Under the HELP Act, enrollees would face a massive welfare cliff if they try to climb the economic ladder.  Enrollees  at the upper  limit  of  HELP Act  eligibility  would  pay  at most $805  per  year  in premiums, copayments, and other out-of-pocket costs. But if those enrollees earned a single dollar more, they would lose eligibility under the HELP  Act and move into the ObamaCare exchange.

In the ObamaCare exchange, they would be responsible for paying premiums of $531 per year, after subsidies, for the benchmark Silver plan. Enrollees moving into Silver plans would also be subject to deductibles and other out-of-pocket costs that could add up to $1,250 per year, after subsidies. Earning an extra dollar would cost these enrollees several hundred dollars in higher costs and lost benefits.

The HELP Act discourages work and shrinks the economy

The massive new welfare cliff created by the HELP Act is sure to discourage employment. Research shows that expanding Medicaid to this new population will discourage work, depress earnings, reduce labor-force participation, and hurt  the economy.

A comprehensive study released by the National Bureau of Economic Research, for example, found  that past  Medicaid  expansions  to enroll  able-bodied, childless adults reduced the likelihood of working by up to 10 percentage points. This means that Montana could expect to see as many as 10,000  adults drop out of the labor force as a result of the HELP Act.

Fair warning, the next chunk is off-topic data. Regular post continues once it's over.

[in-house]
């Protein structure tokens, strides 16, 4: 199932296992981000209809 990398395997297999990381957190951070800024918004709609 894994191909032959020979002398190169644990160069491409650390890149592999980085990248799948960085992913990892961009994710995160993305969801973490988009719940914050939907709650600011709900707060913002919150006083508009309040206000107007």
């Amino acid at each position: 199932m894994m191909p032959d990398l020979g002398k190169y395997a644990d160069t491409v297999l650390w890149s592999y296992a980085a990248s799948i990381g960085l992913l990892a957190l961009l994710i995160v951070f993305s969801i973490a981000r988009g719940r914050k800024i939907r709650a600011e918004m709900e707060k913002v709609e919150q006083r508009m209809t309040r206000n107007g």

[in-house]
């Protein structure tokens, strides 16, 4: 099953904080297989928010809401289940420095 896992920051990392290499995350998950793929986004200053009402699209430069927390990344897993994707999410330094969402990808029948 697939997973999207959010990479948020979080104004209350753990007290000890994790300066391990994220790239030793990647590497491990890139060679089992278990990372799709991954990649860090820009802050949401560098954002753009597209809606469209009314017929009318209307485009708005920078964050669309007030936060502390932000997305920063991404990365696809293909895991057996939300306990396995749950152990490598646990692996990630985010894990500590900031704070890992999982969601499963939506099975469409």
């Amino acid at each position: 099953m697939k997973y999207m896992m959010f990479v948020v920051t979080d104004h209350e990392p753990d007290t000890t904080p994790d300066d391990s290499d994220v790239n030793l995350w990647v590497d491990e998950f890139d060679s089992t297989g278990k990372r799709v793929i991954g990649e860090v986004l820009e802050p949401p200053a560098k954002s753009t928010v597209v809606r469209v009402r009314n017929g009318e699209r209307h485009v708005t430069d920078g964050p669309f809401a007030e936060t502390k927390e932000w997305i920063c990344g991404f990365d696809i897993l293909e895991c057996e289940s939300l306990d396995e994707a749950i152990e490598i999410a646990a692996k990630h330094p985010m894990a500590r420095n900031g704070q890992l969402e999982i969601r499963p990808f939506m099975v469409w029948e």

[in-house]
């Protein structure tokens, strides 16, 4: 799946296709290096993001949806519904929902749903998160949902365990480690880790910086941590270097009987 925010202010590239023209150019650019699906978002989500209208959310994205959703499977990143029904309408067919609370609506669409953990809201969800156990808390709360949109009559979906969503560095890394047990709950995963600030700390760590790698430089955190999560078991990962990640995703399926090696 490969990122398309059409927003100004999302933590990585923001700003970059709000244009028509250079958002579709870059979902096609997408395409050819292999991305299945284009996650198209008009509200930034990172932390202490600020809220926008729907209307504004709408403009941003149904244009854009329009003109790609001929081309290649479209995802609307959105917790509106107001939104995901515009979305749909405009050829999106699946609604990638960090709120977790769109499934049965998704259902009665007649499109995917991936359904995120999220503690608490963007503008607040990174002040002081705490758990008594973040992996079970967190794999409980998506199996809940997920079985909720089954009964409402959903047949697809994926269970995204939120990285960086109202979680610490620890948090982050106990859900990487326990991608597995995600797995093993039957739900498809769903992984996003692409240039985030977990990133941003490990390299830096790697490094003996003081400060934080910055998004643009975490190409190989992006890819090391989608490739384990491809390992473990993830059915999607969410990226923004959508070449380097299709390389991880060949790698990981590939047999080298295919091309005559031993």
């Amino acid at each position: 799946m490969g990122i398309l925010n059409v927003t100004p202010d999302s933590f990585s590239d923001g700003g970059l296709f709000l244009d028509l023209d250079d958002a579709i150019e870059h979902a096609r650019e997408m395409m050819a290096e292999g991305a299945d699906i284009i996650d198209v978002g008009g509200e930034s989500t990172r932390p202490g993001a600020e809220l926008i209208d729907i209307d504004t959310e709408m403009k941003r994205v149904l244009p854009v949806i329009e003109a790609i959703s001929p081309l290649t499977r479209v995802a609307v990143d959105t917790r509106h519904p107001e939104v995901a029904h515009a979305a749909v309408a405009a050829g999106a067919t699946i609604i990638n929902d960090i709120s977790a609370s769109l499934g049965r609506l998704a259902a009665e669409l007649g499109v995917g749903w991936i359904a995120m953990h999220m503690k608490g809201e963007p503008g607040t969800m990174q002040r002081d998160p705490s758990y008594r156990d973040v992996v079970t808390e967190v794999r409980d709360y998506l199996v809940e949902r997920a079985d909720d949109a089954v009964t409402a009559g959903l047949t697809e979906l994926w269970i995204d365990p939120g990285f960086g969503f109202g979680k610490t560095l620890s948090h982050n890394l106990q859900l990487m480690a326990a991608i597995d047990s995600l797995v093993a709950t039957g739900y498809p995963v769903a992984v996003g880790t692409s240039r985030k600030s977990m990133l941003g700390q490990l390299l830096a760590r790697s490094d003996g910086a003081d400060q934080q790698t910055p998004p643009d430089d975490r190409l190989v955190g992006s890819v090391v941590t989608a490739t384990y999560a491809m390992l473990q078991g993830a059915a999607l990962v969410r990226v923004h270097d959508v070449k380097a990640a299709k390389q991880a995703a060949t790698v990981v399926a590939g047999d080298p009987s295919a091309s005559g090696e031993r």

The Congressional Budget Office confirms that ObamaCare will discourage work and cause millions of working-age adults to drop out of the labor force or reduce their hours, ultimately reducing economic output. Indeed, there is strong evidence of that happening after previous Medicaid expansions to able-bodied adults in Arizona, Iowa, Maine, Maryland, Michigan, New Mexico, New York, Pennsylvania, Tennessee, Utah, Washington, D.C.,  and Wisconsin.

The HELP Act “premiums” are mere suggestions

The HELP Act  would “require” enrollees pay premiums equal to 2 percent of their income. But this  “requirement”  is  completely  unenforceable,  as  there  are  no meaningful  penalties  for enrollees who refuse to pay the required premiums.

Under the HELP Act, adults below the poverty line would not be disenrolled for failure to make these premiums. These adults are expected to make up nearly three-quarters of all HELP Act enrollees. Instead of enforcing premiums, the state would attempt to collect some of the missed premiums when enrollees file their income tax returns.